# Tired Dev  Photo by Chinmay B on Unsplash

# How does Go parseInt?

## Intro and Motivation.

Hello there, it's Tired Dev! I've been learning Go in my spare time(as a JS Dev). It's been very scattered, mostly because I had a hard time "adjusting" to the syntax, also because I got sidetracked by life and work, amongst other things. However, I recently picked it up again since I started flirting with the idea of building tools using Go. This was inspired by my fascination with esbuild, a JS bundler built with Go. It's what Vite uses under the hood and it's blazingly fast! (lol, Primeagen).

It's got me thinking Go is worth the investment! If I don't fall off the wagon again I intend to build very interesting things when I become proficient with the language, but for now, baby steps!

This is a naive piece-by-piece breakdown of what the `strconv.Atoi()` method does by looking directly into the Go source code on GitHub.

### What is strconv.Atoi (as a JS Dev)?

I'm not one for using big technical terms so I'll lazily explain it. For JS Devs, strconv.Atoi is basically parseInt in JavaScript. It converts a string (of integers) into a number, and that's it. `Atoi` is a function that belongs to the strconv go package.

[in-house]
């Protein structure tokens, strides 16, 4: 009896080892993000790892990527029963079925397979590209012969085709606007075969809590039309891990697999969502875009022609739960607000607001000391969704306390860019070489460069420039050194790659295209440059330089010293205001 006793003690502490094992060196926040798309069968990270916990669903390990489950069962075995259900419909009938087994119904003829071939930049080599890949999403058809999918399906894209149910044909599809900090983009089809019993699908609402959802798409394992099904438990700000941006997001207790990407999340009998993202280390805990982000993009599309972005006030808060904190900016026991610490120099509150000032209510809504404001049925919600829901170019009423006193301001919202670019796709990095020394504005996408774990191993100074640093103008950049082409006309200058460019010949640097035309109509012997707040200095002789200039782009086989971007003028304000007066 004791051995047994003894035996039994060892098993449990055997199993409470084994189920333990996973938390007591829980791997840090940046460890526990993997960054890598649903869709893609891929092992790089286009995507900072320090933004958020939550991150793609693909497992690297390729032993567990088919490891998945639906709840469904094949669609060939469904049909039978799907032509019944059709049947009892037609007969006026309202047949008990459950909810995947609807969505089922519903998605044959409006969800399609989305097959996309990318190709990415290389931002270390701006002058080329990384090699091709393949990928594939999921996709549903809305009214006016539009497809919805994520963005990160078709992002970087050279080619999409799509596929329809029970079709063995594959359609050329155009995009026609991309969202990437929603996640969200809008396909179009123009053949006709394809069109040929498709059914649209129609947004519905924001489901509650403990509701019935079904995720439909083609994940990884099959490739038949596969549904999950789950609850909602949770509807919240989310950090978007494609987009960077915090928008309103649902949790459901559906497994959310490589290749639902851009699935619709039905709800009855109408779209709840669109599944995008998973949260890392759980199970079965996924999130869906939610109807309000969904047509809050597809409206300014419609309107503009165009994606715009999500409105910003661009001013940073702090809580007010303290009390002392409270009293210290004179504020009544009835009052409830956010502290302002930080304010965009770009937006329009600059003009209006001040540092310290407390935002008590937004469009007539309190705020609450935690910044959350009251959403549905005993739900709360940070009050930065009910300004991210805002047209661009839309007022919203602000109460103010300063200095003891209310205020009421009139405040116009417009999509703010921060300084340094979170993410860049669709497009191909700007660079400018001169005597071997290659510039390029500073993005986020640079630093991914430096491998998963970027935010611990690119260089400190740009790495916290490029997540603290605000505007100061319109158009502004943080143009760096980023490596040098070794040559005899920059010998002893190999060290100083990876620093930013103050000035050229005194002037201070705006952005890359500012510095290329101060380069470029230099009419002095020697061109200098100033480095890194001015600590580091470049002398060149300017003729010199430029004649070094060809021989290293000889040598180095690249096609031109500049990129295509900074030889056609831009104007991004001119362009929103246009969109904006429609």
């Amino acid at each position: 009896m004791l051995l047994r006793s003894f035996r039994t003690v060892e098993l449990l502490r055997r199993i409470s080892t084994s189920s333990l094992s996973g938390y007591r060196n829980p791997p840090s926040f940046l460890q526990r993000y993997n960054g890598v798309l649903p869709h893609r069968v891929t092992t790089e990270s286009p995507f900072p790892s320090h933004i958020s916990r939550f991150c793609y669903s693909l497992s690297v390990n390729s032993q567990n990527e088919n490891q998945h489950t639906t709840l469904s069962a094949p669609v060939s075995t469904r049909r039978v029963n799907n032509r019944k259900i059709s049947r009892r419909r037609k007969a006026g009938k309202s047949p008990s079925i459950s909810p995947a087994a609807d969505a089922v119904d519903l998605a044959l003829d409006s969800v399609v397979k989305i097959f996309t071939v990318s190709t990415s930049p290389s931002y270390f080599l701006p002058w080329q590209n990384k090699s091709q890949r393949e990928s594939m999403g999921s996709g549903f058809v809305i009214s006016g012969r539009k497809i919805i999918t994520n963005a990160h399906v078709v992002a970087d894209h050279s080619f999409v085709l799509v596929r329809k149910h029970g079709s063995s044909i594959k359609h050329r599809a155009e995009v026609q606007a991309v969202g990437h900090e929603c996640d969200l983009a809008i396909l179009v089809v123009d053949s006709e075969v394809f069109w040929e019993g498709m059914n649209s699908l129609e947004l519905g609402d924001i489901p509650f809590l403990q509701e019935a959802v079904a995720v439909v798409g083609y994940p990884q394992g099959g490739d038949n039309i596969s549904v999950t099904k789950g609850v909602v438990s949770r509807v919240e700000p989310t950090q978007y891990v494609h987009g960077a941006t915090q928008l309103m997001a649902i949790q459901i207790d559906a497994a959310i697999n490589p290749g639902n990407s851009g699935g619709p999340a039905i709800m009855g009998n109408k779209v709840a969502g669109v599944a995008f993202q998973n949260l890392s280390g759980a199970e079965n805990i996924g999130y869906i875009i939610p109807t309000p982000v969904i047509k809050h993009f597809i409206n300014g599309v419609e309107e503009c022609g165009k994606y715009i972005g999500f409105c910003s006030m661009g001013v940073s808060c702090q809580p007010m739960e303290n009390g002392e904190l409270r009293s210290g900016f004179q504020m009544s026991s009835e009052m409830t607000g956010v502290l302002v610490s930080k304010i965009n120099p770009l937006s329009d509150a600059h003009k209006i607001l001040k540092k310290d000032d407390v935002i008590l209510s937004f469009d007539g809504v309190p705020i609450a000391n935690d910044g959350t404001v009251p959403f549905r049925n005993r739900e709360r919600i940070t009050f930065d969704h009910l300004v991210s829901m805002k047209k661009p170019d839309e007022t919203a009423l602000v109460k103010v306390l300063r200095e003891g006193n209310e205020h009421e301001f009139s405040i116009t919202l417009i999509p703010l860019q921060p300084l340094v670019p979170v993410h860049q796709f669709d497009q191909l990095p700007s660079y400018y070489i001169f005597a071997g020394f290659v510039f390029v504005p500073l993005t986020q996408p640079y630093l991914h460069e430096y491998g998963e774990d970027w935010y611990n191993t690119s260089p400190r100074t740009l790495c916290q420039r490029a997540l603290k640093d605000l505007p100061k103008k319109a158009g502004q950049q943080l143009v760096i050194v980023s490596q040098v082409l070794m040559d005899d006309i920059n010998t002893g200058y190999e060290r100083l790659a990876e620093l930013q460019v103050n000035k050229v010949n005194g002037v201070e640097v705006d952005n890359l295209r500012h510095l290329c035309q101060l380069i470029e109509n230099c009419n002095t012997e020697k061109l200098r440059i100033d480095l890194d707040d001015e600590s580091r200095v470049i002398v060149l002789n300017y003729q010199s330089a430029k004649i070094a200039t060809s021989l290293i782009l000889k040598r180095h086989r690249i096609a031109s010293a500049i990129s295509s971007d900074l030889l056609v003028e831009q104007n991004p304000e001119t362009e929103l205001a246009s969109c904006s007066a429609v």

But how does it do this? Let's take a look at its function definition from the source code and then take it step by step. I'll try to break it down based on my basic understanding of Go and leave out the parts I don't completely understand, comments are welcome! Let's dive in, here's the whole function from Github:

``````// Atoi is equivalent to ParseInt(s, 10, 0), converted to type int.
func Atoi(s string) (int, error) {
const fnAtoi = "Atoi"

sLen := len(s)
if intSize == 32 && (0 < sLen && sLen < 10) ||
intSize == 64 && (0 < sLen && sLen < 19) {
// Fast path for small integers that fit int type.
s0 := s
if s == '-' || s == '+' {
s = s[1:]
if len(s) < 1 {
return 0, syntaxError(fnAtoi, s0)
}
}

n := 0